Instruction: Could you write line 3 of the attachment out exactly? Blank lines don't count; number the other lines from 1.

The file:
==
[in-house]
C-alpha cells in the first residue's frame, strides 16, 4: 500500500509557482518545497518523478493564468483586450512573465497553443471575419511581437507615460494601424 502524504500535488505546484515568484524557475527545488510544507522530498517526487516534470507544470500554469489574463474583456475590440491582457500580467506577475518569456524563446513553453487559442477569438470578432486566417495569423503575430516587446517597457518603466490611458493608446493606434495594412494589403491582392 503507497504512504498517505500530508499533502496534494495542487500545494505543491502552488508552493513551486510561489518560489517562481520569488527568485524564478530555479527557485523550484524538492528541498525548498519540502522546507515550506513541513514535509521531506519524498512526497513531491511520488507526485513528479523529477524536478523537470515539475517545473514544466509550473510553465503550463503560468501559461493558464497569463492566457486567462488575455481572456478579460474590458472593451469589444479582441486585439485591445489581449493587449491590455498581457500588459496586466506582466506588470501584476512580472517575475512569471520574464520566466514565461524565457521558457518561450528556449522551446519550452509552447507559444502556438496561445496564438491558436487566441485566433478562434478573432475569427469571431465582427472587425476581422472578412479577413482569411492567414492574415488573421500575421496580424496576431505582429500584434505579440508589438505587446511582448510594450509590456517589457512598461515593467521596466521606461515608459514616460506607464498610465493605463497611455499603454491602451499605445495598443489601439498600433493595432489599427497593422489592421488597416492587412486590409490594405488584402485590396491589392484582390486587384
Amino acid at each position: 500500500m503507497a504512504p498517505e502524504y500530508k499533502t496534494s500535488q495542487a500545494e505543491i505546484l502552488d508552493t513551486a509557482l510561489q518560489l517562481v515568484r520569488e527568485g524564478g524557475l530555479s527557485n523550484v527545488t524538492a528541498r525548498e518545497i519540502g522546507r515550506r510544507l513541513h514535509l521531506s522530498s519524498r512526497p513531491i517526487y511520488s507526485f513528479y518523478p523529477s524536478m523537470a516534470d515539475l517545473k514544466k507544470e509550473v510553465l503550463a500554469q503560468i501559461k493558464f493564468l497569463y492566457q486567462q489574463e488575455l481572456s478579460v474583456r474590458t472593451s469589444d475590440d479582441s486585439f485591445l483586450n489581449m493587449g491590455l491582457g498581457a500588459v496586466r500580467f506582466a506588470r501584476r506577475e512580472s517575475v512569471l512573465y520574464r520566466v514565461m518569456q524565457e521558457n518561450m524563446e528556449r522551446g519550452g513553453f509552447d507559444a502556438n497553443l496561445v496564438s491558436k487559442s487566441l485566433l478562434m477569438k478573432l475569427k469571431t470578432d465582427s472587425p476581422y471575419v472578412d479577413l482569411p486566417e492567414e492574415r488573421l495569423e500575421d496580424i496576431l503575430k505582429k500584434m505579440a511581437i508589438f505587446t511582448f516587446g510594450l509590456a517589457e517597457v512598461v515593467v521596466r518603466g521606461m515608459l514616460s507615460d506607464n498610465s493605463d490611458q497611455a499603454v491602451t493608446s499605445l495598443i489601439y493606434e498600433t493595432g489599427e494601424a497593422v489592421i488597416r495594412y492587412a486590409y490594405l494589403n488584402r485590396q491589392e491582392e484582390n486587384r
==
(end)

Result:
Amino acid at each position: 500500500m503507497a504512504p498517505e502524504y500530508k499533502t496534494s500535488q495542487a500545494e505543491i505546484l502552488d508552493t513551486a509557482l510561489q518560489l517562481v515568484r520569488e527568485g524564478g524557475l530555479s527557485n523550484v527545488t524538492a528541498r525548498e518545497i519540502g522546507r515550506r510544507l513541513h514535509l521531506s522530498s519524498r512526497p513531491i517526487y511520488s507526485f513528479y518523478p523529477s524536478m523537470a516534470d515539475l517545473k514544466k507544470e509550473v510553465l503550463a500554469q503560468i501559461k493558464f493564468l497569463y492566457q486567462q489574463e488575455l481572456s478579460v474583456r474590458t472593451s469589444d475590440d479582441s486585439f485591445l483586450n489581449m493587449g491590455l491582457g498581457a500588459v496586466r500580467f506582466a506588470r501584476r506577475e512580472s517575475v512569471l512573465y520574464r520566466v514565461m518569456q524565457e521558457n518561450m524563446e528556449r522551446g519550452g513553453f509552447d507559444a502556438n497553443l496561445v496564438s491558436k487559442s487566441l485566433l478562434m477569438k478573432l475569427k469571431t470578432d465582427s472587425p476581422y471575419v472578412d479577413l482569411p486566417e492567414e492574415r488573421l495569423e500575421d496580424i496576431l503575430k505582429k500584434m505579440a511581437i508589438f505587446t511582448f516587446g510594450l509590456a517589457e517597457v512598461v515593467v521596466r518603466g521606461m515608459l514616460s507615460d506607464n498610465s493605463d490611458q497611455a499603454v491602451t493608446s499605445l495598443i489601439y493606434e498600433t493595432g489599427e494601424a497593422v489592421i488597416r495594412y492587412a486590409y490594405l494589403n488584402r485590396q491589392e491582392e484582390n486587384r